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This is reality when applying to graduate school

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Senior year is a time to finally relax and kick back to celebrate an end to the undergraduate years — unless this was only just the beginning for you.

Many career paths require a master’s degree to advance while some professions hint that the added diploma gives you a more competitive edge.

Making the choice to apply to graduate school may have been a decision you planned all along. It could have been a last-minute commitment. Either way, all the anxiety and anticipation you experienced when applying to undergraduate programs comes rushing back with the graduate school application process.

Most applications give you a list of what is to be expected, however, that does not mean that it is the end of the process.

Even with the required tasks to be submitted, there are unseen steps that need years of preparation.


Obtain letters of recommendation from professors. They were required then, and they are required now.

Put together an adequate resume. Colleges and universities want to see what you have been doing in the last four years to further yourself toward a career. There needs to be an impressive internship, portfolio or some type of work experience to prove that time was not put to waste.

Make that familiar statement of purpose. It was done once before, and it is asked once again four years later. This time, it is not seeking out the same generic information admissions have already seen in the past. They want to know why you have dedicated years to a specific area of study, why it has kept you interested and how it is useful to future aspirations along with the program you are applying to.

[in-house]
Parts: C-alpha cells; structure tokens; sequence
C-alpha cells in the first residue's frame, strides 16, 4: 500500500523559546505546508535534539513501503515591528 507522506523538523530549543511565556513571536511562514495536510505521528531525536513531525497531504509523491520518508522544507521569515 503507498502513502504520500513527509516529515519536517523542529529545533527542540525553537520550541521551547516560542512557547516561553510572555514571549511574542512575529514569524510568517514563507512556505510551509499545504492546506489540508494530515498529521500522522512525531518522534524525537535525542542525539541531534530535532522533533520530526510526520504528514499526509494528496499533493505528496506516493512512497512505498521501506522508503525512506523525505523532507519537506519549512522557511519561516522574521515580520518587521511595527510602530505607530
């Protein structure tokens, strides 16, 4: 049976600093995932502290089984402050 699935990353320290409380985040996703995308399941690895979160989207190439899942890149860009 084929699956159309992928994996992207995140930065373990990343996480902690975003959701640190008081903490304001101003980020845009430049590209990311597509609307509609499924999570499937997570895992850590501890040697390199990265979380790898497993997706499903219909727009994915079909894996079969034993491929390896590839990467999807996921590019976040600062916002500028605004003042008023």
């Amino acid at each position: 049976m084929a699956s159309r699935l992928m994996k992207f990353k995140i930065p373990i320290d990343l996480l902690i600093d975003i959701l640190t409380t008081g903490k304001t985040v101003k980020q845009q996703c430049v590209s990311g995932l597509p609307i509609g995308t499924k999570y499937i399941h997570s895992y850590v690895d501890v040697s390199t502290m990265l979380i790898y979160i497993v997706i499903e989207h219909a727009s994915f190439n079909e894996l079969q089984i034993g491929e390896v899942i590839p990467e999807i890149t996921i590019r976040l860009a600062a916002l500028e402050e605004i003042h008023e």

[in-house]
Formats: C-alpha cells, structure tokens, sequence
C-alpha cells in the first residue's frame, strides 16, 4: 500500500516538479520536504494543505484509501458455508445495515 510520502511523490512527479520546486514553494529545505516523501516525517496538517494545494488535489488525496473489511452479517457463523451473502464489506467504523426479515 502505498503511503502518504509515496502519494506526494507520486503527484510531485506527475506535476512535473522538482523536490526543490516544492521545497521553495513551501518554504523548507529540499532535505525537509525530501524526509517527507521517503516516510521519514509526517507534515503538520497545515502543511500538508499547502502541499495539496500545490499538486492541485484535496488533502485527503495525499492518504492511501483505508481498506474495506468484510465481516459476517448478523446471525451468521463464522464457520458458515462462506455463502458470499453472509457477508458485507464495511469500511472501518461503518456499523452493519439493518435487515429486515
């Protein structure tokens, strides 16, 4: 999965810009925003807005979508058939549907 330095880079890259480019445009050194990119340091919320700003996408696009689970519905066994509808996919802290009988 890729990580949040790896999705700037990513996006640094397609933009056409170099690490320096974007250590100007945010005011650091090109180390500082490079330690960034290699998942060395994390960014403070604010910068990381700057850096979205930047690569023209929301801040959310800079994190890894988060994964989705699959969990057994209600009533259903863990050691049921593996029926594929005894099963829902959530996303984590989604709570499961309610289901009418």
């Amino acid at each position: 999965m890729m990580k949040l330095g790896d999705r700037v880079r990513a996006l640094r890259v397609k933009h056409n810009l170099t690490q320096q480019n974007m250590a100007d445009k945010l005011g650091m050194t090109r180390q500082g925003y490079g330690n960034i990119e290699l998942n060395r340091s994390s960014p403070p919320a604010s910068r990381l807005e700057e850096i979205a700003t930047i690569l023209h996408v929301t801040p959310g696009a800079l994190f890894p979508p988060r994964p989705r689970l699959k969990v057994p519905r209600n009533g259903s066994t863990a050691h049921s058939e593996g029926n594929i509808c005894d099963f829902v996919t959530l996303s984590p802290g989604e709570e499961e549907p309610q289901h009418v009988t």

Universities and colleges have class sizes ranging from hundreds of students to below the tens.

Depending on your personal major, there could have been times of having the same professor over the years in several classes or a different professor per course who never bothered to learn names. It becomes difficult to create a bond with someone who will never teach you again but might see you on commencement day once graduation comes. Keep up with at least one professor a semester so they can see an effort being made when the time for applications comes around. Creating more relationships provides more opportunities overall.

Internship directors are great for the recommendations, even if you were only working during a short seasonal position. Take the time to let them know who you are and stand out. Building connections does go a long way. Take it seriously. You will need it, if not for graduate applications, then for later job opportunities.

Building the perfect resume takes precision. Awards and honorable scholarships that have occurred during your years as an undergraduate are what they will look at. High school is long gone and the accreditations that happened over four years ago will not matter. Admissions want to see what campus organizations you joined, and your interests that lasted longer than the initial undergraduate expectations. Extracurriculars are still offered in college with even broader options than what was offered in high school. They want to see if you took advantage of these endless opportunities.

If a portfolio is required along with your bachelor's degree, the best work you have ever produced better be present. Admissions know the capabilities undergraduate students have and want to see who has exceeded those expectations. It takes a few months or longer to build an impressive portfolio with a variety of work in your field. Diversity among your pieces is sought out, not identical carbon copies of different subjects.

That great essay written about why you stand out as a candidate and the reasons the program should accept you all can lead to an interview. Graduate programs are likely to hold a Zoom call to get to know you beyond the information laid out on your application. Scratch everything you wrote in the statement of purpose because they already read it. It is now time for deeper and more thorough questions compared to the other applicants. A quick thirty minutes or less is all the time they need to know if a university wants you in its program. And absolutely nothing can compare to the anticipation awaiting the interview with a panel of people from your applied program.

Lastly, expect the waiting period of acceptance.


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